(Story updated at 8:46 a.m. Sat., March 14)
Until Friday, Oklahoma Gov. Mary Fallin’s office had not released records requested in the previous 11 months by members of the news media and other groups, according to her office’s catalog of Open Records Act requests (see below).
However, in the wake of Oklahoma Watch inquiries this week, Fallin’s office said it would begin releasing numerous documents soon. The Oklahoma Department of Public Safety on Friday gave the Tulsa World thousands of pages of records related to the controversial execution of Clayton Lockett last year. The World and the Reporters’ Committee for Freedom of the Press had sued Fallin and DPS officials seeking Lockett documents.
The World, Oklahoma Watch and other news outlets have also asked for emails and other communications to and from Fallin’s office regarding the execution. It isn’t clear when those will be provided.
“We are expecting a release of about 60,000 pages of docs sometime very soon, probably early next week,” Alex Weintz, communications director for Fallin, told Oklahoma Watch in an email.
The records log, which was released by Fallin’s office to Oklahoma Watch on request, show 30 requests pending since early April 2014 for which no records were provided by the governor. Those included nine requests for documents related to Lockett’s botched execution on April 29, 2014, which were referred to DPS, whose commissioner is appointed by the governor. DPS investigated the execution and issued its findings in September, including at least some documents requested from the governor’s office earlier.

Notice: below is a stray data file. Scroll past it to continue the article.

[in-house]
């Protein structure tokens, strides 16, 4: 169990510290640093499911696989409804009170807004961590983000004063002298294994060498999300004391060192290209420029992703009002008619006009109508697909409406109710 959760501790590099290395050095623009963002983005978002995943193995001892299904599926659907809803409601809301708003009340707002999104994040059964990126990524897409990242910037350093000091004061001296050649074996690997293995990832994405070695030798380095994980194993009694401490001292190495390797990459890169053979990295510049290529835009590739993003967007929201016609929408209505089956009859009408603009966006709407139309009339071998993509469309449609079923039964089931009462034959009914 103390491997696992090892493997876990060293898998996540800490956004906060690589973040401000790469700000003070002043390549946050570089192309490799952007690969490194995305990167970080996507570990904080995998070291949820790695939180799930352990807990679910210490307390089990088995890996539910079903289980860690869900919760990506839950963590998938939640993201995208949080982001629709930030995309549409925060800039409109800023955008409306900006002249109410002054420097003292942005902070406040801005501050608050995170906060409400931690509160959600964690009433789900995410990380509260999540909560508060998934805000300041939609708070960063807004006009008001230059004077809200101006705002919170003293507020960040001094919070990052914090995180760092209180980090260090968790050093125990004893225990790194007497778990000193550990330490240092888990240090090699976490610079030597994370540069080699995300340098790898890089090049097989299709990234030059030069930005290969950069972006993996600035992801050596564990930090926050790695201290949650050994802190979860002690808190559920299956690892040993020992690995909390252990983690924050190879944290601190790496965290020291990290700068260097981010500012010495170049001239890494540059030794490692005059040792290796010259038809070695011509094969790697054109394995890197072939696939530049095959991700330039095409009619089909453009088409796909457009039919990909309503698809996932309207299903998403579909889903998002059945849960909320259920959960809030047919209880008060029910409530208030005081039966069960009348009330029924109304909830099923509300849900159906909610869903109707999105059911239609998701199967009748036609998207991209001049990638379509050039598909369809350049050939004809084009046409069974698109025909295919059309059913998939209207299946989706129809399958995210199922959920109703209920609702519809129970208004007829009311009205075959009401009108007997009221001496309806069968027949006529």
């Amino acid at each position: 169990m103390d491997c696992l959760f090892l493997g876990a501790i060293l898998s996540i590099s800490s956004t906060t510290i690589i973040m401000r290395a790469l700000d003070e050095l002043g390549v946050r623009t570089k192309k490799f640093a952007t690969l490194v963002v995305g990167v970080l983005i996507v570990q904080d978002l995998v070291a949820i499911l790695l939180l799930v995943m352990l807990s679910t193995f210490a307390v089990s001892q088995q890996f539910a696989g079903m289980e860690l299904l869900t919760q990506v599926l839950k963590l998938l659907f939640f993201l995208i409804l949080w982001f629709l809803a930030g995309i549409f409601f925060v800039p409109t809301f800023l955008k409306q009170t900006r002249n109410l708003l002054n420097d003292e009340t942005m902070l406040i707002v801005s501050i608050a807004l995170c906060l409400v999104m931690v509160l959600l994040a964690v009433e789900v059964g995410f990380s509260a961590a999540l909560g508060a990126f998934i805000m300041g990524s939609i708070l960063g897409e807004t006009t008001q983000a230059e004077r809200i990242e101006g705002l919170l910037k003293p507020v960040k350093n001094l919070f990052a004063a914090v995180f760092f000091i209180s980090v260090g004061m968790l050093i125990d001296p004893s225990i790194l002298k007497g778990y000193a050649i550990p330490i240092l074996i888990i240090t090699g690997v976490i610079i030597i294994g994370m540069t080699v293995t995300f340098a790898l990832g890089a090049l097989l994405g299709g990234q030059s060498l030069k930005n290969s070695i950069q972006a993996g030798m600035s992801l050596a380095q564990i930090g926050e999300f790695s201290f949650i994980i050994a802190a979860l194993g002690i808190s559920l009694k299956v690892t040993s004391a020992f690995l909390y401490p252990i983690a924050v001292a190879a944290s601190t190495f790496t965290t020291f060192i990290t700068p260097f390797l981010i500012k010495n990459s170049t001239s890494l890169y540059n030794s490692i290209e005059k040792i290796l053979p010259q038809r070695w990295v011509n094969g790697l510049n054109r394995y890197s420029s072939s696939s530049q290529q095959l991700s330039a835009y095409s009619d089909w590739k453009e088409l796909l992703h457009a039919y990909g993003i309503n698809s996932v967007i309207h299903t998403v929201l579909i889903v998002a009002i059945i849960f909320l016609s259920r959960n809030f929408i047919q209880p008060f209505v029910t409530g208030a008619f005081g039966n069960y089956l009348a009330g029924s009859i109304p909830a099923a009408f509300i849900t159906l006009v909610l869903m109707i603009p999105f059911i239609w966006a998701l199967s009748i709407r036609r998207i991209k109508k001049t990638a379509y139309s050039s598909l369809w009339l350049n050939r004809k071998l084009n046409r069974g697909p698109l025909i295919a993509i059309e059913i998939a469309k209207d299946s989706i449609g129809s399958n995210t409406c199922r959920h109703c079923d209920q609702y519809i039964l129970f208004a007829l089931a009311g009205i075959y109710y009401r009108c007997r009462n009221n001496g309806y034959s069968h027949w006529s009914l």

Other requested records had not been released before Friday, according to the catalog.
The earliest request dates to April 7, made by Amy Atwood, an attorney for the Center for Biological Diversity in Oregon seeking records related to legislation about endangered or threatened species.
“I haven’t received anything other than the attached letter of April 9, 2014, which acknowledges receipt,” Atwood wrote to Oklahoma Watch in an email. “Looks like we have some following up to do.”
Michael McNutt, a spokesman for Fallin, cited the number of requests and a lack of personnel to process them as reasons for the delay. Also, some requests need review by others on the legal team in case redactions are in order, he said.
“There are so many requests, and we’re taking them in chronological order,” McNutt said. He added that only one person, a paralegal, was processing requests.
The groups or people making records requests include the environmental group, a politician, a funeral services provider, the Oklahoma chapter of the American Civil Liberties Union, an attorney and media such as Oklahoma Watch, the Tulsa World, The Oklahoman, StateImpact, Associated Press, the Los Angeles Times, the Oklahoma Gazette and Fox25.
StateImpact reporter Joe Wertz said Thursday that the records shutdown was “frustrating.”
“It seems like you get caught up in legal review phase,” Wertz said. “It’s super frustrating obviously. It will be a year, April, for three of mine.”
On Friday night, Wertz received an email saying nearly 60,000 pages of records he had requested were ready and he needed to arrange to pick them up.
The state’s Open Records Act requires that government officials “must provide prompt, reasonable access to its records but may establish reasonable procedures which protect the integrity and organization of its records and to prevent excessive disruptions of its essential functions.”
Gov. Mary Fallin’s Log for Open Records Act Requests, 2014-2015